How Much Can I Make And Pay No Tax?
Assume John and Mary live in a two-bedroom apartment with their two children David aged 9, and Alison age 13. Both John and Mary have jobs and they pay child care in excess of $500 per month to enable them to both work. To keep things simple, they do not have enough deductions to itemize. In order to make ends meet, both John and Mary claim they are exempt from tax withholdings so their take home pay is as high as possible.
When a taxpayer’s income is low enough they are eligible for an Earned Income Credit (EIC) as well as tax credits for having children under the age of 17 and an additional credit to offset the expenses associated with their dependent care to enable both John and Mary to work. These credits reduce overall tax liability and in some circumstances can even result in a refund.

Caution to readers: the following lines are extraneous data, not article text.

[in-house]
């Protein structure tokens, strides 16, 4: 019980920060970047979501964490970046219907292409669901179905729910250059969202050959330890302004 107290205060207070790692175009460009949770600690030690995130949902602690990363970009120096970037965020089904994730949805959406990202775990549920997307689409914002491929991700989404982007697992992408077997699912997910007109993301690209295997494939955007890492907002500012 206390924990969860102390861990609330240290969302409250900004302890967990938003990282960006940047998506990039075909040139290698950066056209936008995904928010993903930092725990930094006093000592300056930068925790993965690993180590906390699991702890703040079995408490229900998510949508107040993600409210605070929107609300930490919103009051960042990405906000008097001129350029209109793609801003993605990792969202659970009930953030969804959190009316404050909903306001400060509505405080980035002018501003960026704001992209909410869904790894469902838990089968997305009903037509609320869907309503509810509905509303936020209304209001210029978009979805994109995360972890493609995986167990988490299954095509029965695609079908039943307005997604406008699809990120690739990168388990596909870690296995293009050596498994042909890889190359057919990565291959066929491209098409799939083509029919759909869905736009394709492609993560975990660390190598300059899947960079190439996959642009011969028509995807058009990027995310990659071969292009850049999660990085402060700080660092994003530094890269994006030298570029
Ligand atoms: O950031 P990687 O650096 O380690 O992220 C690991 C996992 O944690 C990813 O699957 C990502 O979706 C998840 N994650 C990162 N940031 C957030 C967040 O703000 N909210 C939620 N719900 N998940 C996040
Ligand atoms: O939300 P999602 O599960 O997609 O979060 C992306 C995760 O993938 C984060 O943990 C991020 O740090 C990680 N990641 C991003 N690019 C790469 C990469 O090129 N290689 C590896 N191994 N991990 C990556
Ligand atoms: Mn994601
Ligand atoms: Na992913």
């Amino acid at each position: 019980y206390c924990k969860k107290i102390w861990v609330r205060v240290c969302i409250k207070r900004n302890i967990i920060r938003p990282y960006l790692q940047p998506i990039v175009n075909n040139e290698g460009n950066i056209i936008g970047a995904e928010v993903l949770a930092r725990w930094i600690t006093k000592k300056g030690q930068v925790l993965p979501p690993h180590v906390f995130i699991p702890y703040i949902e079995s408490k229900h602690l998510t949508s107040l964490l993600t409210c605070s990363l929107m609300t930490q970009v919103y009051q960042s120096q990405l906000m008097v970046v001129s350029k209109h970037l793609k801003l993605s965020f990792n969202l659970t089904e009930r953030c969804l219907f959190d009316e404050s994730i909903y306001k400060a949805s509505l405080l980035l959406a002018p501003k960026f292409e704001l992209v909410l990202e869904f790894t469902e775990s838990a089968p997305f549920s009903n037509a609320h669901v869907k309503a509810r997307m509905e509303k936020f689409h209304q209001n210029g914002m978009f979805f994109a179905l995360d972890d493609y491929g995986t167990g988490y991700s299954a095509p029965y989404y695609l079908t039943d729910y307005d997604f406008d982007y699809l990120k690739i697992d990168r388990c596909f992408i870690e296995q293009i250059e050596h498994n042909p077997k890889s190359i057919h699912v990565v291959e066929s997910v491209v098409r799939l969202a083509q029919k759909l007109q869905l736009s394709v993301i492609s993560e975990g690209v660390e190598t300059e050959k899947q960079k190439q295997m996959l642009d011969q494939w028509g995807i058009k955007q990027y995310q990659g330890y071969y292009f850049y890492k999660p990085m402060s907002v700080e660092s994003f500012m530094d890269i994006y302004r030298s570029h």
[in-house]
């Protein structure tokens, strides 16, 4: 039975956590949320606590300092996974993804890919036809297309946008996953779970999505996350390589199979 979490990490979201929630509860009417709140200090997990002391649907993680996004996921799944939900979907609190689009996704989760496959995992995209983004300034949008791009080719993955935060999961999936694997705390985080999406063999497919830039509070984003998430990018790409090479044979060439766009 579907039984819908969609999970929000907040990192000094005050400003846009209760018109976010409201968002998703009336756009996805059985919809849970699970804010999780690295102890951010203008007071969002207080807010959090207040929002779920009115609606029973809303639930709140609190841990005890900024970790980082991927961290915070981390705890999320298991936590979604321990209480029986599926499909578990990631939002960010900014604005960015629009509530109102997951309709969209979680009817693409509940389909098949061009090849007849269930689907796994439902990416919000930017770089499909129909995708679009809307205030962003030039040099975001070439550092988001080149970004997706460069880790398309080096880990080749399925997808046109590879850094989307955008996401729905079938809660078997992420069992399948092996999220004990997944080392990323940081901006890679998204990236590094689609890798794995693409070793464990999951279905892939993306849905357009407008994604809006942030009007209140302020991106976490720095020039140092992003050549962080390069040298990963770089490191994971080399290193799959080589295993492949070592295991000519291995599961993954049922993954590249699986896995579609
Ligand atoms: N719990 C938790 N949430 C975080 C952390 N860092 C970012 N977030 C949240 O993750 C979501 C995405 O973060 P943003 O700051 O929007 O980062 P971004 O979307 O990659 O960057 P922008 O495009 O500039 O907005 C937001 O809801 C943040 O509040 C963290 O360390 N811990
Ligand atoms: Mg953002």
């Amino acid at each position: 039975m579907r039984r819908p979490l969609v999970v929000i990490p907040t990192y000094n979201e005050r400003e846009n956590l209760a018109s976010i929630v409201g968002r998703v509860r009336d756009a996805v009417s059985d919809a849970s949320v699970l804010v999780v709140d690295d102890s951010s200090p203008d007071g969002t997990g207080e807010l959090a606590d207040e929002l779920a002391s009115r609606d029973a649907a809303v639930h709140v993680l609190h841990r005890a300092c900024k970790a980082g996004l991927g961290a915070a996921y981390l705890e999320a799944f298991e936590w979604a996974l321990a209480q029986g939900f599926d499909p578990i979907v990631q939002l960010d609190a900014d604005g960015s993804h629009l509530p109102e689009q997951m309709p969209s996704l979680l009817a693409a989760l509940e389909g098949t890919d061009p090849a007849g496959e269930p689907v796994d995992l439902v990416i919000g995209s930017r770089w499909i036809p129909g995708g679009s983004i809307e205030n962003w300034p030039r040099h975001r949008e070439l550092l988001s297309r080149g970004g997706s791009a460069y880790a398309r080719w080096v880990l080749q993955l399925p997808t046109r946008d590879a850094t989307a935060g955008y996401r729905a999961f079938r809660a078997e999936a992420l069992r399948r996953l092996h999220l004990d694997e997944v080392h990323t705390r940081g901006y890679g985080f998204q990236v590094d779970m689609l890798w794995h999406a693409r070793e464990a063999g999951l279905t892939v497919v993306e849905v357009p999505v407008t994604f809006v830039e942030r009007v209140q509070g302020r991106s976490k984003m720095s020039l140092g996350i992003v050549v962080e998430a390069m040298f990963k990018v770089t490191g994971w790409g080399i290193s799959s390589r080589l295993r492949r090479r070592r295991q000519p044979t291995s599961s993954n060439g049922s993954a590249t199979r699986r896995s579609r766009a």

As long as one of the taxpayers makes at least $6,000 in wages, John and Mary can earn up to $52,690 and pay no net income tax. Even though they have no federal withholding they will receive refundable tax credits in the amount of $511. This $511 refund will offset their state tax liability of $506 resulting in an overall net refund of $5 even though no tax was withheld. They will receive a refund from the federal government and will have to pay tax to the state. The two amounts combined result in almost no tax.
The above example represents an average taxpayer in the greater Portland metropolitan area. Their tax situation will change based on their age, the ages of their children, college education credits, and lack of daycare expenses in the future. The example illustrates a hypothetical situation of a couple earning substantially above the poverty level applying all tax credits to remove the need for payroll withholding.